After The Odeon, where anyone who was anybody or wanted to be somebody among the New York City glitterati gathered like lemurs to gnash their gleaming teeth on steak frites and niçoise salad, Mister McNally (and various partners) went on to open a string of mostly downtown boîtes, brasseries and bistros that instantly became (and often remained) wildly popular with anyone who was anybody or wanted to be somebody among the New York City glitterati.

Mister McNally's Manhattan eatery empire currently includes (but ain't limited to) Lucky Strike in the East Village where, back in the Dark Ages, Your Mama used to occasionally booze it up with a gaggle of lesbian ladies, some of whom went on to film making fame and fortune; Café Luxembourg on the Upper West Side. Anybody else remember the adverts for Café Lux in Interview with the trio of butt-nekkid Rubenesque ladies bellied up to the bar?; Nell's, the original, beyond fabulous, velvet rope one on West 14th Street; the glammed-up, Soviet-style bar Pravda on Lafayette Street on the edge of SoHo; and the almost mawkishly Francophilic (and wildly successful) brasserie Balthazar in the commercial heart of SoHo.

There's also Schiller's Liquor Bar on the Lower East Side, a haven for hipster who haven't fled Manhattan for Brooklyn; the louche and intimate speakasy-ish redux of Minetta Tavern in Greenwich Village; and the kinda pricey, pizza-centric Pulino's on The Bowery. There's more but we'll spare you.

Property records show Mister McNally and his second Missus Alina picked up their brick and brownstone townhouse in Greenwich Village in October 2002 for $2,496,000. At that time, according to online documentation we dug up, the four floor (plus basement) townhouse, originally built in 1842 for a man named Peter McLaughlin according to The Greenwich Village Historic District Report, was divided into four separate apartments of about 700 or, maybe, 800 square feet apiece.

Current listing information (and the floor plan included with it) shows the townhouse has since been reconfigured with just two units: a characteristically cramped garden level studio with 1 bathroom and direct backyard access and a 3-plus floor owner's unit with a total of 4 bedrooms and 4.5 bathrooms. A wine cellar and the building's laundry facilities (as well as various other mechanical equipment and storage space) are down in the full basement.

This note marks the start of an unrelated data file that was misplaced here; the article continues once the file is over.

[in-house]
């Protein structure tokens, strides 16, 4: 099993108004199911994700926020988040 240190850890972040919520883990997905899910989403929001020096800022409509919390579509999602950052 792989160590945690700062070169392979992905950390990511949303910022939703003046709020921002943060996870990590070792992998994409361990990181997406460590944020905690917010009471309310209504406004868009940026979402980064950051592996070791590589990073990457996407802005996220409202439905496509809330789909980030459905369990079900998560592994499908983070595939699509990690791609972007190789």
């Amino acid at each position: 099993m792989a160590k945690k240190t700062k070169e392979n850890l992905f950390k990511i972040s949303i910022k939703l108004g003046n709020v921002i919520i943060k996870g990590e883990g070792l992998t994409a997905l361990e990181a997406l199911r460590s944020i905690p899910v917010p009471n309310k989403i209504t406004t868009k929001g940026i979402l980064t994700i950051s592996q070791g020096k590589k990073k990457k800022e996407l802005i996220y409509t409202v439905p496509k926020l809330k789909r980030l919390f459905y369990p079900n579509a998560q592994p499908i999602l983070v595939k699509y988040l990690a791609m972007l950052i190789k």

The townhouse, a modified Greek Revival on the outside all done up like a peasant-y yet sophisticated French country farmhouse on the inside, seems to have changed little since Mister and Missus McNally had their house photographed for New York magazine in the fall of 2002. The day-core then as now presents about as one might expect from a British-born, Francophilic restaurateur in New York City: The floors are wood and worn but well preserved; paintings are hung salon style of walls that look (faux) stained with tobacco; there's an gleaming upright piano near the dining area for after-dinner sing-a-longs; the upholstered pieces are (mostly) slip covered for convenience and the various cabinets and tables are (mostly) painted and/or distressed to look salvaged and probably bought, as suggested in the New York magazine article, at flea markets in Paris or Montpelier on on 26th Street. Oh dear. Remember the old flea markets on 26th and 6th? Memories...but we digress.

The parlor level front door no longer open into a vestibule or proper foyer like they probably originally did but directly in to an expansive, positively loft-like living/dining/kitchen space that extends from the front of the house clear through to the back where it opens to a small private deck with stair access to the garden. The various sitting, dining and food preparing areas are well defined but stitched together with continuous, antique-looking wide plank wood floors, rugged wood ceiling beams and columns—not original to the house as per New York magazine—and two antique brick fireplaces, the one in the kitchen downright huge and the one in the living area fronted by a carved wood mantelpiece.